Not Quite Prime Time

Published Date
01 - Jan - 2008
| Last Updated
01 - Jan - 2008
Not Quite Prime Time

Now isn’t the best time to go around looking for TV-Tuners—thus spake Agent 001

I’ve a good friend who recently moved to Mumbai. Being an IT guy, he’d brought along his PC and set it up here. He isn’t a gamer like me, so he gets his kicks elsewhere. I’m not talking booze and discos—nothing so dramatic—he’s a TV buff, and would spend his weekends back home glued to Star World.

One of his first purchases in Mumbai, therefore, was a TV… no surprises there. Problem is, he isn’t at home most of the time, so he decided to opt for a TV-Tuner card or box to record his favourite serials, the ones he just couldn’t miss. But after investing in a mammoth 500 GB hard drive (and the TV of course), he could only spend 3,000 bucks for a TV-Tuner. Naturally, we ended up at Lamington Road rather early in the day...

Unfortunately, I’d miscalculated, and very few shops were open upon our arrival. Well, even Agents trip up! A couple of Cokes later, we found shutters starting to open. The first shopkeeper greeted us with a toothy smile. Ahh, the joy of being first customers…

The smile done, he went on to show us a Pinnacle PCTV 50e (Rs 4,250). It’s a rather bland-looking external TV-Tuner that can record directly to DivX. We were also shown a Dazzle internal TV-Tuner for Rs 1,400; however, the box didn’t have any specific model number; there was just “Dazzle PCI TV Tuner”.

Dealer #2 showed us a couple of Leadtek TV-Tuners. One was an ultra-compact WinFast PalmTop TV, a cute, orange-coloured tuner box. The PalmTop TV has a host of powerful features including seamless playback for multiple video and audio files. It was priced at Rs 4,000. Next, we saw a Leadtek DTV 2000H. This PCI model is digital, and sports a host of features. The retail cost of the bundled software is more than that of the card itself! You can also directly burn programmes to DVDs. It costs Rs 4,600, but the DTV 2000H supports HD output as well.

Variety being the spice of life, it was on to dealer #3. Before entering the shop, my friend informed me that he would prefer an internal card, citing desk space as the reason. We came across a Leadtek WinFast TV Dongle. It was ultra-compact, a little larger than a pen drive. The voluminous feature set will go down real easy, especially when you consider its diminutive size. In fact, this miniature TV-Tuner doesn’t give up any features to its much larger brethren. The remote control unit, while feature-rich, does look bland with its array of similar buttons—like some sort of control panel. It costs 4,200 rupees, and the TV Dongle will be very suitable for laptop users due to its size. The guy told me he could arrange for a Hauppauge Win TV-PVR-150 for Rs 5,100. This card has all the features you’d need in order to set up a Media Center PC.

Incidentally, the Win TV-PVR-150 is digital. I was impressed by this guy’s contacts, because I remember wanting to buy a Hauppauge TV-Tuner myself a few months ago—and having given up either because people couldn’t get it, or were pricing it exorbitantly. We also saw a Compro VideoMate Gold Plus M500, costing Rs 2,200. This is an older model from Compro, proved by the bundle, which although rich, contains software versions older than what’s currently available. The evergreen Compro VideoMate Gold was also on display: Rs 4,500. This is a full-size PCI card. Once again, it’s a previous-generation product. It seems the latest Compro cards haven’t reached Lamington Road yet.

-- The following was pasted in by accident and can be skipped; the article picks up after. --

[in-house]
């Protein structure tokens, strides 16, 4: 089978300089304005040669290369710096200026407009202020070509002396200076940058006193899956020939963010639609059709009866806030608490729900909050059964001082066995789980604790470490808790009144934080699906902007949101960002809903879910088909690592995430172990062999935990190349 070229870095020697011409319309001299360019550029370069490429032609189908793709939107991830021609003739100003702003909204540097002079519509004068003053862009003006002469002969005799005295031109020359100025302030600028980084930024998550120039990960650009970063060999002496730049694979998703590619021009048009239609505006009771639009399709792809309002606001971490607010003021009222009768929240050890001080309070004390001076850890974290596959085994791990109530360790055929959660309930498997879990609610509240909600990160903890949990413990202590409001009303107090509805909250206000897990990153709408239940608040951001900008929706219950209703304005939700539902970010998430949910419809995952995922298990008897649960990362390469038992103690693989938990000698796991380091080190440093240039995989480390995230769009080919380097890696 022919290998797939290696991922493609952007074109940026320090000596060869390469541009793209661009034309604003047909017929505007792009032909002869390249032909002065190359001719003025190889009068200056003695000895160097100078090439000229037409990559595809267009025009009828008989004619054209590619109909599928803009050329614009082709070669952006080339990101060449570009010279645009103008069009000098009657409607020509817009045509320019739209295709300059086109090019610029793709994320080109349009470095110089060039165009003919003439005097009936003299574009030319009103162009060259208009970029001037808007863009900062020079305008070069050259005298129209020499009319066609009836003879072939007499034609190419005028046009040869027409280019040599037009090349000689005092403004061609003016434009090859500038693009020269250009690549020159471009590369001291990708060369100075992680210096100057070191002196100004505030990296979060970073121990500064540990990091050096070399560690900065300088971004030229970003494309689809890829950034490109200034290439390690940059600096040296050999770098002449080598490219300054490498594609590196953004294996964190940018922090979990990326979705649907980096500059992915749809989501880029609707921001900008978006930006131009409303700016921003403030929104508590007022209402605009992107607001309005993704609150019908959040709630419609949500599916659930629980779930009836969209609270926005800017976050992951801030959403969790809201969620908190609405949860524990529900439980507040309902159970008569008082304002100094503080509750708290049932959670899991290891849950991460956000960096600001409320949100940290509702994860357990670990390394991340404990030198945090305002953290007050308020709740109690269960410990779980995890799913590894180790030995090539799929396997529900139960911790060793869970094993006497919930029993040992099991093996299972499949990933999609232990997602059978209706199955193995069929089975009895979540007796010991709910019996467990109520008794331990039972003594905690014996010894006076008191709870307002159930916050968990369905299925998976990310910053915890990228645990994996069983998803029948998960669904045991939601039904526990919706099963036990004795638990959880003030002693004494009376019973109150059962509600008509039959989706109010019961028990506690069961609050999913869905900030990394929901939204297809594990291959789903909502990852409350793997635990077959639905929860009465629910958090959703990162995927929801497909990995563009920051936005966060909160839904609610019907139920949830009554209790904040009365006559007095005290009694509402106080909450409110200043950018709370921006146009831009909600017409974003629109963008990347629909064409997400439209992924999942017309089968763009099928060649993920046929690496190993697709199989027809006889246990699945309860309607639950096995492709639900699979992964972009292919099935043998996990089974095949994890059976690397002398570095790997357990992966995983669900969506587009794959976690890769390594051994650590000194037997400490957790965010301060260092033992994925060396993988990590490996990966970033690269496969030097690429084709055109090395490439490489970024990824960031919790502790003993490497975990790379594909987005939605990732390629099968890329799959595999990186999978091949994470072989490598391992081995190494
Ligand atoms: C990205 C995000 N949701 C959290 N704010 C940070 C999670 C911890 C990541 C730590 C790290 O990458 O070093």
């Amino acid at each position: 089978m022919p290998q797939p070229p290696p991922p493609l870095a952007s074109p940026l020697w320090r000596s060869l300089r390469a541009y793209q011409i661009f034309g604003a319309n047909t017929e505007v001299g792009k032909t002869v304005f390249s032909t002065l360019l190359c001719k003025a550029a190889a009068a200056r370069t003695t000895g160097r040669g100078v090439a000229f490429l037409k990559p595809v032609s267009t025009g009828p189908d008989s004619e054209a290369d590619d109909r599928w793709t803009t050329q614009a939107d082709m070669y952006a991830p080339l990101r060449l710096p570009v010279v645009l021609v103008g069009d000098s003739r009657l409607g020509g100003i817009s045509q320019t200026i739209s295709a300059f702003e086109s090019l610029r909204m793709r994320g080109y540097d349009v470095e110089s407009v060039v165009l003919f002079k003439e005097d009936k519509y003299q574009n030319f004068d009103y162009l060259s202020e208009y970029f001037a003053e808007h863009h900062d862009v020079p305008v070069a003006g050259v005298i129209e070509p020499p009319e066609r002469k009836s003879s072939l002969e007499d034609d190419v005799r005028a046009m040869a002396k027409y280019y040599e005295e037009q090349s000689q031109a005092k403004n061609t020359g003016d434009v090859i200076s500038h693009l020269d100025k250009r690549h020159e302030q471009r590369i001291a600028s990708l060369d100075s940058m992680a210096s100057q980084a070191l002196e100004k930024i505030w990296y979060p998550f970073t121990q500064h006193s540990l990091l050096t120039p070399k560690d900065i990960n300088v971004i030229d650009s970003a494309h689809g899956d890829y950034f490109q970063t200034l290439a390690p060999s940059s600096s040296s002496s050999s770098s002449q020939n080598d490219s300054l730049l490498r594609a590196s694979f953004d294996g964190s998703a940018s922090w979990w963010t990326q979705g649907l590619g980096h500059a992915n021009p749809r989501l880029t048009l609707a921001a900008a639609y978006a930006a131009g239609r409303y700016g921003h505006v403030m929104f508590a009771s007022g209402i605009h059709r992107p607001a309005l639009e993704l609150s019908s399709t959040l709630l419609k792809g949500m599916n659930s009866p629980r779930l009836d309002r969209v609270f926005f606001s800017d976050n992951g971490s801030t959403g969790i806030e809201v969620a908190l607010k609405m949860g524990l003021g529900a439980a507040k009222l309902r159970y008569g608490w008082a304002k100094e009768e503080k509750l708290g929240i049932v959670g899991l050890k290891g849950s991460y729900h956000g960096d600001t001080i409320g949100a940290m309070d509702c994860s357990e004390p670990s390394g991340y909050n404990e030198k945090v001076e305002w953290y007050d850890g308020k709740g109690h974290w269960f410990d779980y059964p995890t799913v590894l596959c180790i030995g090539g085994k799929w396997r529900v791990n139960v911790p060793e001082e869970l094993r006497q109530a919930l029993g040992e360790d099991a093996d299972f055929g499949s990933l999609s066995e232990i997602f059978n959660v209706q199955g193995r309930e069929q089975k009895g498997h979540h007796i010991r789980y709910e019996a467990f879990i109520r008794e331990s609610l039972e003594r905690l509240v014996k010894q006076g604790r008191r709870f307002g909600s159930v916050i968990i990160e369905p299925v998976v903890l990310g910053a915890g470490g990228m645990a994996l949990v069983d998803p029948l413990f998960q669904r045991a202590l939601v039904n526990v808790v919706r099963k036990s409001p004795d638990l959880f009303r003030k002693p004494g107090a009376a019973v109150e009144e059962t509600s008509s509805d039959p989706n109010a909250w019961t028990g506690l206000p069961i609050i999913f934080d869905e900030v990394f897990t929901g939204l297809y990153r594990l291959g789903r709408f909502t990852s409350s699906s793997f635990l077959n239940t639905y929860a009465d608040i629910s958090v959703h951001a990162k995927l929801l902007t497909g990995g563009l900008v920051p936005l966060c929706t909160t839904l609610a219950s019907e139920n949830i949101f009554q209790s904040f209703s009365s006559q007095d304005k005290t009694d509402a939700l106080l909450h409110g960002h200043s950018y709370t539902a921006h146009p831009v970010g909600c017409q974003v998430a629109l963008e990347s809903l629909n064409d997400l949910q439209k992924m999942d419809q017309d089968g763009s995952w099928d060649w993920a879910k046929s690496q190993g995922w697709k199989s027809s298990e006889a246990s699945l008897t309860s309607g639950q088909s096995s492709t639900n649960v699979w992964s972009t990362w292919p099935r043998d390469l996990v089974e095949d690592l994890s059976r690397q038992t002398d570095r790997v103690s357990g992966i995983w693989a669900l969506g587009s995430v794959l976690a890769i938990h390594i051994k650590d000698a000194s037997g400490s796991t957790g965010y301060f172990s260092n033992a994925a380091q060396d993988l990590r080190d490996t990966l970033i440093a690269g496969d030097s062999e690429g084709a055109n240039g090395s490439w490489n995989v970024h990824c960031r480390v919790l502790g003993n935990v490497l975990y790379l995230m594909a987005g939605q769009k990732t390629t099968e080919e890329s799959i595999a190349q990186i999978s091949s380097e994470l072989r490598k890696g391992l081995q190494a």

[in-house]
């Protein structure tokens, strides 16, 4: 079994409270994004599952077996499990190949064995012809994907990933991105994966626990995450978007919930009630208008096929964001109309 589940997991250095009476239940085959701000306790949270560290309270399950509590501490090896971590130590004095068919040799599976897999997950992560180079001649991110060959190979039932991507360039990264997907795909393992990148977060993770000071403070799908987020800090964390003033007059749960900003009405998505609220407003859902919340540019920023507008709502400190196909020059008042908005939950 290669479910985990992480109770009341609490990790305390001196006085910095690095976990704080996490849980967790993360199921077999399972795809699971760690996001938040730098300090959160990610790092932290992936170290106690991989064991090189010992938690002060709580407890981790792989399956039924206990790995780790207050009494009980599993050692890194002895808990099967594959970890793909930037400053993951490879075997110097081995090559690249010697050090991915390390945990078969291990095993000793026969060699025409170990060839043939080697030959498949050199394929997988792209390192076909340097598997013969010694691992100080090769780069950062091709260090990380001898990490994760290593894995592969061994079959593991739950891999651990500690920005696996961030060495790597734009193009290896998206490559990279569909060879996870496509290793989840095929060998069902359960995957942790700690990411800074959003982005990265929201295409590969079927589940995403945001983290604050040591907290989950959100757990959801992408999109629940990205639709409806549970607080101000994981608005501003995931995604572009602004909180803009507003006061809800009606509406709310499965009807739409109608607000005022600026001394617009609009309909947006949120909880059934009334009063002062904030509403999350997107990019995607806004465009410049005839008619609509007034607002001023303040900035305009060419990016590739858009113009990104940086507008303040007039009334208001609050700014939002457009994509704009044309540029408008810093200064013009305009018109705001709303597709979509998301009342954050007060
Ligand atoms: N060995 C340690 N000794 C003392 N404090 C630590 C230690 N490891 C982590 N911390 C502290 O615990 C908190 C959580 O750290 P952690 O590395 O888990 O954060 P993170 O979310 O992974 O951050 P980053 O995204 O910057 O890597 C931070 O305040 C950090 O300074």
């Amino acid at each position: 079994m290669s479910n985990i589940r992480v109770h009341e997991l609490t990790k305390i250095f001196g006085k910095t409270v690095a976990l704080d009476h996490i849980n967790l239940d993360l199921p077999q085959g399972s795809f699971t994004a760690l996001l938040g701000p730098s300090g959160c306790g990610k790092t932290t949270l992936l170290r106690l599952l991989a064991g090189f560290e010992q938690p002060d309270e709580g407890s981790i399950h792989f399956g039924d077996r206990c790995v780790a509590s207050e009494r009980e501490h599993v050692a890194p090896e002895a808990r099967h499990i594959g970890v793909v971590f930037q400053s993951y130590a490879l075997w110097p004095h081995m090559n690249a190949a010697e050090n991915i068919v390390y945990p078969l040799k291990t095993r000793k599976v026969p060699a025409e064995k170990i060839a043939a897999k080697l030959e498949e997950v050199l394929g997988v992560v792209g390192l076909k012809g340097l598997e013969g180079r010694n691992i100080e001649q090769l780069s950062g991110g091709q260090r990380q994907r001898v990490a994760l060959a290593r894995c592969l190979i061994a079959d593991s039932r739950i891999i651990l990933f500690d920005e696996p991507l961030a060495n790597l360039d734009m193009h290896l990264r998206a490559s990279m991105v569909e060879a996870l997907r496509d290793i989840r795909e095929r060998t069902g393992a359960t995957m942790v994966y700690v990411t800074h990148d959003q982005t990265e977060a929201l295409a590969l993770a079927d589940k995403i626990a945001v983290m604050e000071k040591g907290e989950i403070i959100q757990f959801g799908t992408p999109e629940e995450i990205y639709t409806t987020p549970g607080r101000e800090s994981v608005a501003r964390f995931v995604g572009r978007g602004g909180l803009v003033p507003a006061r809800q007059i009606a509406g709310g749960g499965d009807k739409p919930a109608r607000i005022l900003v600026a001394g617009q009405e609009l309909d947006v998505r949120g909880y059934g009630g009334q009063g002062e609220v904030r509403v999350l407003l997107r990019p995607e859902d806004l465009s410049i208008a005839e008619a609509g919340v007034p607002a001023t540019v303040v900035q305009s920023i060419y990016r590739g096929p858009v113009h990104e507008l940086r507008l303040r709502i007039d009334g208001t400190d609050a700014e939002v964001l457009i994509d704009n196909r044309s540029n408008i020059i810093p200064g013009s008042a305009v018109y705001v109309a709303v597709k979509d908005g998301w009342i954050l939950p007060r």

Decision time for my friend. I had filled him in earlier on the CAS (Conditional Access System) issue doing the rounds. CAS will mean encrypted channels, which a regular satellite dish cannot receive. It will ultimately prevent exploitation of consumers by TV operators who have been hiking prices for no rhyme or reason. CAS will mean investing in a set-top box and subscribing to individual channels, or a “package” of channels. For those who aren’t aware, once conditional access comes into force, TV-Tuners without digital connectivity won’t function properly, because set-top boxes use a digital cable. Your TV-Tuner will therefore only receive any analogue channels if they’re still being transmitted. Needless to say, your TV-Tuner remote will also cease to function. You’ll control channels with the remote of the set-top box instead.

Considering that digital TV-Tuners are costlier than their analogue counterparts, and that my friend wasn’t willing to upsize his budget, we decided to wait a bit before investing in a TV-Tuner. Sure, the digital ones won’t really be affected by the CAS decision, but my friend wasn’t willing to splurge. All considered, we decided to sit this one out a bit till things become clearer.

Agent 001Agent 001

I have a keyboard and I'm not afraid to use it, because I have a license to quill.